Duncan Campbell (born 1952) is a British freelance investigative journalist, author, and television producer. Since 1975, he has specialised in the subjects of intelligence and security services, defence, policing, civil liberties and, latterly, computer forensics. He was a staff writer at the New Statesman from 1978–91 and associate editor (Investigations) from 1988–91. He was prosecuted under the Official Secrets Act in the ABC trial in 1978 and made the controversial series Secret Society for the BBC in 1987 (see Zircon affair). In 1988, he revealed the existence of the ECHELON surveillance program.
Born in Glasgow in 1952, Campbell was brought up and educated in Dundee. His mother was a mathematician who worked at Bletchley Park under Alan Turing. As a pupil at the High School of Dundee, an independent school, he first trained in computer programming aged 16, taught computer languages, and undertook programming in scientific computers languages. He gained three ‘S’ levels (the old Scottish equivalent to ‘A’ levels) in physics, chemistry, and maths, and then an open scholarship to Brasenose College, Oxford, graduating in 1973 with a First Class Honours degree in physics. The following year, Campbell completed a one-year MSc in Operational Research at the University of Sussex; the course included psychology, economics, accountancy, and model building. He later told The Independent: “It was extremely useful. It was not difficult to make the grades, though they’ll hate me for saying so”.
After leaving Sussex University, Campbell became a journalist on Brighton Voice. Founded in March 1973 by Roy Carr-Hill and George Wilson, the paper’s content followed broadly anarcho-socialist principles, focusing on housing, the police, gay rights, civil liberties, the environment, unemployment, anti-racism, fascism, and women’s rights.
He was also a regular contributor to New Scientist and Time Out magazines, which during the early 1970s had a much more radical editorial remit. In 1976, Campbell wrote a seminal story for Time Out, co-authored with Mark Hosenball, called “The Eavesdroppers”. It was the first time the British news media printed the acronym GCHQ, which stood for Government Communications Headquarters, a highly secretive arm of the British secret services, responsible for communications interception.
The article led to the forcible deportation of its American co-author, Hosenball. Campbell, who could not be deported, was instead placed under MI5 surveillance, which included the tapping of his phones. The following year, Campbell agreed to talk with ex-signals intelligence operator, John Berry, at Berry’s home. He was accompanied by fellow Time Out reporter, Crispin Aubrey where can i buy football shirts. After a three-hour conversation, Special Branch arrested the three under the Official Secrets Act 1911, in what became known as the ABC trial.
In 1982, Campbell published War Plan UK — the Truth about Civil Defence in Britain, which revealed and discussed — often for the first time — the inadequacy and futility of the British government’s preparations in the event of nuclear war.
In 1980, his article revealing the existence of the secret Standing Committee on Pressure Groups (SCOPG) in Hong Kong led to the revelation that most pressure groups and individual members of the Opposition were under surveillance by the colonial government. Duncan’s article asserts that Hong Kong under then governor Sir Murray MacLehose had become a dictatorship. In his words: “Hong Kong is a dictatorship; and scarcely a benevolent one.”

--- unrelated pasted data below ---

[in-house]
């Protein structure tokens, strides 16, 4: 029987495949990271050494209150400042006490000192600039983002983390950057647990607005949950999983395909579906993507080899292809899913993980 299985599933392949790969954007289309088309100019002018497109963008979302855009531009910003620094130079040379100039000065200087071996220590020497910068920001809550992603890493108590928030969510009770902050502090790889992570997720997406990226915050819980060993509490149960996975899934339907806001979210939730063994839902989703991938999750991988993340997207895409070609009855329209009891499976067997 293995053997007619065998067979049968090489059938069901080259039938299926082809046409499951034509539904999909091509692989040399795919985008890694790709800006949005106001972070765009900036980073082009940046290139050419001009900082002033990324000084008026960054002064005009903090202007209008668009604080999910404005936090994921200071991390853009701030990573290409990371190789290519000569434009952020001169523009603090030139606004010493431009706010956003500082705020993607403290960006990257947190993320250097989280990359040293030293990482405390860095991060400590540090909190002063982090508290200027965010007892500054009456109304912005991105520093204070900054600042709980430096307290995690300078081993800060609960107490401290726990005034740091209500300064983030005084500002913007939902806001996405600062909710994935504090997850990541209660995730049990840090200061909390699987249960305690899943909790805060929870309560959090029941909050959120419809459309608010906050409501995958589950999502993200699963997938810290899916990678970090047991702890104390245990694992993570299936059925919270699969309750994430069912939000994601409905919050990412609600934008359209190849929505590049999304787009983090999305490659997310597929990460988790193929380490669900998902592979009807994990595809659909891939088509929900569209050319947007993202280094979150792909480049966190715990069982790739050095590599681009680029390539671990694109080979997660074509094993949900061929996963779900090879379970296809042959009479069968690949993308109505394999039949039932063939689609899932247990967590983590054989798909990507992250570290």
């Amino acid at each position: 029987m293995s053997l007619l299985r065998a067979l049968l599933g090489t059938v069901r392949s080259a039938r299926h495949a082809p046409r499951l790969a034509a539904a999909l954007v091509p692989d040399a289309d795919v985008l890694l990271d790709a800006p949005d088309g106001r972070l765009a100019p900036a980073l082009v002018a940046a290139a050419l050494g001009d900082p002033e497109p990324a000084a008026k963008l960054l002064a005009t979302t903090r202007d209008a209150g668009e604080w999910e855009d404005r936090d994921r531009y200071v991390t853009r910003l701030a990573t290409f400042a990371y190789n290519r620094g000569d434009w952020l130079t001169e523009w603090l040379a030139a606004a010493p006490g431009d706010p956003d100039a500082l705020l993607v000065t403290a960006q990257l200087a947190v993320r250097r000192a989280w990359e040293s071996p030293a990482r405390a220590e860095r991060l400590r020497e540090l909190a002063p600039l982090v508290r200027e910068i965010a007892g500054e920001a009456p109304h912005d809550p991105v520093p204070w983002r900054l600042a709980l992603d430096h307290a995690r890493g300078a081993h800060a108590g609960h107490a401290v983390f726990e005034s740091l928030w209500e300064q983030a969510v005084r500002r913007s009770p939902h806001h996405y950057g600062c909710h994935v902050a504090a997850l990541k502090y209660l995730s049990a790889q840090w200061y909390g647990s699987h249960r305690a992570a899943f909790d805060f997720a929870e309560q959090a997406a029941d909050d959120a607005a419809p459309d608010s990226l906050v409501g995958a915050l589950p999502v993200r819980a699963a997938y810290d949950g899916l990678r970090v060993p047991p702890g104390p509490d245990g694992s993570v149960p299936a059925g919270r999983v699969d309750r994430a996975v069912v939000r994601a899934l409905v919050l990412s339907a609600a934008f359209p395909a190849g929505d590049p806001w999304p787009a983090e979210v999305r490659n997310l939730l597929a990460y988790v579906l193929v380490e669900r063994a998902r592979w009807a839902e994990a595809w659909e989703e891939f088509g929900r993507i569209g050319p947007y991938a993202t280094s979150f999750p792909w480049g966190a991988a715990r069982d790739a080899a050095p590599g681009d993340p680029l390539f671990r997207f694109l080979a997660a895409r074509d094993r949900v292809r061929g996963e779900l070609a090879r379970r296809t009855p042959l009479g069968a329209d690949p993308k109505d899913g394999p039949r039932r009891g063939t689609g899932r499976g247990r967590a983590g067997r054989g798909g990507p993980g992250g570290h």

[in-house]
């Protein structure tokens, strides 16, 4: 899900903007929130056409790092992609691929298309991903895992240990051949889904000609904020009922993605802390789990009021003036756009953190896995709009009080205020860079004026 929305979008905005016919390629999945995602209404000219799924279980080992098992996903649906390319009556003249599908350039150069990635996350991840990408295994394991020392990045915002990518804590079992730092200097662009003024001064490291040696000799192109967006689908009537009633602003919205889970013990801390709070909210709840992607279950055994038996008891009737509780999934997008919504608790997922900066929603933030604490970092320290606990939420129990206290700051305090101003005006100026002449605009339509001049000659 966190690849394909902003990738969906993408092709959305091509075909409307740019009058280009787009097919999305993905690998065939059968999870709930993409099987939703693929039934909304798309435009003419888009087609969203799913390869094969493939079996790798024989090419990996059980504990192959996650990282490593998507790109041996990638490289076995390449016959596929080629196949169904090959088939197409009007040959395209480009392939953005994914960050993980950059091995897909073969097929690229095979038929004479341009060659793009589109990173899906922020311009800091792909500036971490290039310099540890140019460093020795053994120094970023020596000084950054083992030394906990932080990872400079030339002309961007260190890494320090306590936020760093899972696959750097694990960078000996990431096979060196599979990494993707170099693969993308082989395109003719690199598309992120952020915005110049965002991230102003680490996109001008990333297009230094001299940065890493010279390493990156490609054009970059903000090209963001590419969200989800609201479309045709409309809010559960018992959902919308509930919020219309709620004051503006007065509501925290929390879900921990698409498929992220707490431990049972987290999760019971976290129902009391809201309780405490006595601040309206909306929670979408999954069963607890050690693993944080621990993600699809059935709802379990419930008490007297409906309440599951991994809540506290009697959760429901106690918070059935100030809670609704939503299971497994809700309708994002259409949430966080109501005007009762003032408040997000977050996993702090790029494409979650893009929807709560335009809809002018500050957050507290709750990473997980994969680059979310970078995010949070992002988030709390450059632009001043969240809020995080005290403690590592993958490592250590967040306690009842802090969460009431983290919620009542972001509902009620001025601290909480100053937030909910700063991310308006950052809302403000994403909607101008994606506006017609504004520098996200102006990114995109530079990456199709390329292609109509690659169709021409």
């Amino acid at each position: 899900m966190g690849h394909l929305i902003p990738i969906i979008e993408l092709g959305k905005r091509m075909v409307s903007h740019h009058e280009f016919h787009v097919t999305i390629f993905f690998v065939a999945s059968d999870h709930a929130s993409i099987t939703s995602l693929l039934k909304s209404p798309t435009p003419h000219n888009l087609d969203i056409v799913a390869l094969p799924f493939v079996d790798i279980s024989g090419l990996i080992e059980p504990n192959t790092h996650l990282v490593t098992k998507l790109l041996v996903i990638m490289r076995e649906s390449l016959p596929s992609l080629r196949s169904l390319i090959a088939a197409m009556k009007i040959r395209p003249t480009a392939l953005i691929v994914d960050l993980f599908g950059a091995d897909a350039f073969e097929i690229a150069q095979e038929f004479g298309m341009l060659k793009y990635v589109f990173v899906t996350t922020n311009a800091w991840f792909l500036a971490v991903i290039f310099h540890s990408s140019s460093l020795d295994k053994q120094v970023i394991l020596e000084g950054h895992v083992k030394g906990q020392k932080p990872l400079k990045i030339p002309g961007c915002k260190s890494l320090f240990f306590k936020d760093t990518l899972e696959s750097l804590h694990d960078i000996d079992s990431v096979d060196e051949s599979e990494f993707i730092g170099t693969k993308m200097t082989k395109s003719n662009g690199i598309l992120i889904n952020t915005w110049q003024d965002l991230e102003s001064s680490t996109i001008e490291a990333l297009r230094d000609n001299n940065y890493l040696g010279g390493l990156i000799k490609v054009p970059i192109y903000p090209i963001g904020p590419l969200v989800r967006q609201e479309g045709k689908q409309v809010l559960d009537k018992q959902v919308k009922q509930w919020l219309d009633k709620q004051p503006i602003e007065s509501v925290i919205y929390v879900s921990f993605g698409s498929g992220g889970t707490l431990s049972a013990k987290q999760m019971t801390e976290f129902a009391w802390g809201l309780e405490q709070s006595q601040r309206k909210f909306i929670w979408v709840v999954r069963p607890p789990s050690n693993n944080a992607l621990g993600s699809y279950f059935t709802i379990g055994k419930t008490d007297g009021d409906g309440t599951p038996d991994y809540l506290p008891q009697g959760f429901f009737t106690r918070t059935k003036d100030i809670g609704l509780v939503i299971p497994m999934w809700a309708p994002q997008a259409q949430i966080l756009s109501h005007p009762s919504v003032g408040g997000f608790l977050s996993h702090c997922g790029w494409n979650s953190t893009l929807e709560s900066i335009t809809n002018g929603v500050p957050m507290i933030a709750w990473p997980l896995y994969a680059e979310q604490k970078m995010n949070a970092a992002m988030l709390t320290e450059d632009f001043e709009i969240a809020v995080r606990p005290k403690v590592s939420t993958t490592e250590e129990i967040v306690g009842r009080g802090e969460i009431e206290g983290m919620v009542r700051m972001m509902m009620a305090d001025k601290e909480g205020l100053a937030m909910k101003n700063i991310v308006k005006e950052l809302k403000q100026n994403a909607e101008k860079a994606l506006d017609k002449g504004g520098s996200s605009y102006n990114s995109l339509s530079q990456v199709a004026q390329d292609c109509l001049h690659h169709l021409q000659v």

The Secret Society series caused a political furore, known as the Zircon affair, in 1987 sweater lint. The production team behind the series was threatened with prosecution under the Official Secrets Act. Campbell’s front door was kicked down and his home searched, and Strathclyde Police raided the corporation’s Scottish headquarters in Glasgow and seized the tapes from the offices of BBC Scotland, where the series had been made. The tapes were later returned and the series broadcast on the BBC except for episode one. The BBC decided that the first episode, about secret cabinet committees, was too sensitive to show before the 1987 general election. The Thatcher government leaned on the BBC to prevent its damaging allegations from being made public.
Campbell revealed in 1988, in an article titled “Somebody’s listening” and published in New Statesman, the existence of the ECHELON surveillance program.
In 1999, he wrote a report on communications intelligence entitled Interception Capabilities 2000 for the European Parliament.
In 2005 and 2007, Campbell investigated and wrote criticisms of the Operation Ore child pornography prosecutions in the UK, which exposed police errors. Additionally, he “revealed how computer evidence used against 7,272 people in the UK accused of being paedophiles had been founded on falsehoods.” These articles, “Operation Ore Exposed” and “Sex, Lies and the Missing Videotape”, were both published in PC Pro magazine.
The Who’s Pete Townshend and Massive Attack’s Robert Del Naja were both cleared of charges they accessed child abuse images through the Landslide site by the investigation detailed by Campbell in PC Pro magazine. When their credit card charges and IP addresses were traced, both men were found to have accessed sites which had nothing to do with child abuse images.
Campbell is gay, and came out in 1987, and has investigated LGBT issues, including “bogus Aids and HIV medicines, quack doctors”